The minority disparity problem came to a head in tragic fashion during the pandemic, when markets that grossly over indexed in pandemic related hospitalizations (a situation called “a travesty” by CNN and NPR) received virtually none of the covid informational ad campaign dollars. This failure to utilize “in-culture” marketing resulted in greatly accelerated death rates in these communities. The pandemic is now over but the problem remains.

For years, multicultural media outlets have been reaching out to pharma companies and their agencies and have been completely and continually ignored. There is a serious moral and ethical aspect to this neglect because pharma companies receive billions in federal funding for their research. The NIH admonition “to exemplify and promote the highest level of scientific integrity, public accountability and social responsibility” leaves one to question if pharma companies are meeting these mandates when they are in fact excluding millions of the highest-risk consumers. Shouldn’t all Americans be included?

Phillip Estevez, SVP of Emerging Networks, America’s largest multicultural TV platform, agrees that “Pharma is missing the boat. For years, we have been actively presenting this unique opportunity to pharma companies. Their national marketing efforts have a huge blind spot! There are millions of ethnic consumers that are not getting the commercial messaging of the lifesaving drugs they are marketing on the national mainstream TV networks. It’s a missed opportunity that can be easily remedied.”

We reached out to the NIH, NIMHD, FDA and the FTC to be part of a panel discussing this issue, as the NIH is the very one that distributes the federal funds for these medical research developments. Yet all of the government agencies have declined to participate in any such discussion.

Frankly, considering that we are talking about millions of high-risk, underserved, ethnic minority Americans, we were appalled at the lack of concern we were met with by these agencies and the “kick the can down the road” attitude we encountered. Is it possible there is no oversight?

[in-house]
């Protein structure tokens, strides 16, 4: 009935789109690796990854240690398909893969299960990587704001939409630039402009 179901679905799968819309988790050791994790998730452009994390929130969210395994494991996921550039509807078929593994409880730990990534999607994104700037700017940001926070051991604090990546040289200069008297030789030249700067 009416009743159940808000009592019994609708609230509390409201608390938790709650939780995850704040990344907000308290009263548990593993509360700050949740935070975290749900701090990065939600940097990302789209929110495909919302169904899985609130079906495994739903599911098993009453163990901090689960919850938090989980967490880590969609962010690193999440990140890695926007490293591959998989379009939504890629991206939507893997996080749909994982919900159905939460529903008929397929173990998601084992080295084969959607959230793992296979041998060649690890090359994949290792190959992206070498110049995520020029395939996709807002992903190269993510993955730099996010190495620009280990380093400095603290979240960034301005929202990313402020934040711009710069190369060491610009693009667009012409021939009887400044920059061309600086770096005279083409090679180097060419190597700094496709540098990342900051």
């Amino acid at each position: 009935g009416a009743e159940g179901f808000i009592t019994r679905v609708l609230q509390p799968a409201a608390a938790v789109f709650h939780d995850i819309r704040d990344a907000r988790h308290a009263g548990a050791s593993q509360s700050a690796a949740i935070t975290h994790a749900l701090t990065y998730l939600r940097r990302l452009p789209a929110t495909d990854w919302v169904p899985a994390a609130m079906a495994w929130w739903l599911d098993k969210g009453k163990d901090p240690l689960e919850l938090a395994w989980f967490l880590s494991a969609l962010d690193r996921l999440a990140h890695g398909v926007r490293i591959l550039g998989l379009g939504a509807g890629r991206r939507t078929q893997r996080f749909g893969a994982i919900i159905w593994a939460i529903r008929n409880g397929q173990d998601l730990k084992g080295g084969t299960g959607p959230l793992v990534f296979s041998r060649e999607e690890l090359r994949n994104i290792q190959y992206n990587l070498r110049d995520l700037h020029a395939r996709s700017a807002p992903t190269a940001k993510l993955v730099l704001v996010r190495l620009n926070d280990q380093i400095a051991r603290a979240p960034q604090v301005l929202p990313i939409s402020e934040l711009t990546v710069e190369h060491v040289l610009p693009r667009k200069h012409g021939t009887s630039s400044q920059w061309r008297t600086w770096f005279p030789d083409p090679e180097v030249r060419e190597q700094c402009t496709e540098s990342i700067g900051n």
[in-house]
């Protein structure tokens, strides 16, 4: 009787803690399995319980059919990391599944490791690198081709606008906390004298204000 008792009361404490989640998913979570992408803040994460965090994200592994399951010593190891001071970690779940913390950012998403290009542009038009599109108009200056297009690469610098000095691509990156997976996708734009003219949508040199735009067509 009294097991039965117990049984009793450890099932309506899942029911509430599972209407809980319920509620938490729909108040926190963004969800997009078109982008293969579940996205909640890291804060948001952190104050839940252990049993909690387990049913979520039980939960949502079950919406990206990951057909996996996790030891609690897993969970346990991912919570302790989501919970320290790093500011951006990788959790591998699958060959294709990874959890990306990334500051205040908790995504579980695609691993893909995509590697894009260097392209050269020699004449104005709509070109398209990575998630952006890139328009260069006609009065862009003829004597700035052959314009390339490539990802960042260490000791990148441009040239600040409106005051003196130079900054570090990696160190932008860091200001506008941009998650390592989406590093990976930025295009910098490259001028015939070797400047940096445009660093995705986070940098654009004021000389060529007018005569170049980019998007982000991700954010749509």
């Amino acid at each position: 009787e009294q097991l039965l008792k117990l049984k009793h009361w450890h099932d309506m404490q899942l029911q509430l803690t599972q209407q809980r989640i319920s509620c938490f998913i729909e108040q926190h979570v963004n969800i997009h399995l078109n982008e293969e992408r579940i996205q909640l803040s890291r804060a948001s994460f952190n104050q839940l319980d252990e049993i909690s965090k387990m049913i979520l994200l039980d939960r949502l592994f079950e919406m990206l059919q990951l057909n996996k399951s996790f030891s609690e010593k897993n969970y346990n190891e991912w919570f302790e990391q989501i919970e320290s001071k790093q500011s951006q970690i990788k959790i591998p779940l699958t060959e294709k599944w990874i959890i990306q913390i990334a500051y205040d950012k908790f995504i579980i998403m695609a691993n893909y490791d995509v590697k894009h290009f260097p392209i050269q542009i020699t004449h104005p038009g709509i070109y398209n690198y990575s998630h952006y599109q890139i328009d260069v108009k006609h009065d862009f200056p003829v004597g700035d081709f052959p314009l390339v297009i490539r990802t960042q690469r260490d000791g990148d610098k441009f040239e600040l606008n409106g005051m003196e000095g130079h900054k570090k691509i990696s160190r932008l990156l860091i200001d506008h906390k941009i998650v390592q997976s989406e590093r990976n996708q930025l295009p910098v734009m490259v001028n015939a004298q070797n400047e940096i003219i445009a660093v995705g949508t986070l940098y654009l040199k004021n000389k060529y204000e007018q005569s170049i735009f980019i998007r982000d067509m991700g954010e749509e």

Sen. Bernie Sanders expressed an interest in speaking at the conference initially but canceled. U.S. Representatives Pramila Jayapal, Ilhan Omar, Ro Khanna, Ami Bera and Raja Krishnamoorthi did not even reply to requests for comment. U.S. Representative Mike Lawler of New York stepped in and delivered a powerful admonishment of the current pharma marketing practices. (Rep. Mike Lawlor video attached)

We are on the precipice of a great opportunity to do the right thing, to ensure that pharma companies fulfill their covenant with the American people who fund their research, and ultimately to save lives. Now is the time and this piece of legislation is the perfect opportunity to correct this disparity. 

This new legislation should include oversight “post-development” to ensure the message about life saving medicines — developed with taxpayer money — reaches all Americans. Otherwise, all the benefits of including minorities in the clinical trials will have all been for nothing.

Pharma companies should not wait for Congress to pass the legislature and force their hand in their medical research developments, education and marketing medications to these ethnic consumers. For a country that’s nearly 50% multicultural, pharma companies should begin the integration of these ethnic communities now! It’s not only the right thing to do but will also open new lucrative consumer markets. And President Biden should encourage pharma companies to step up rather than villainize them.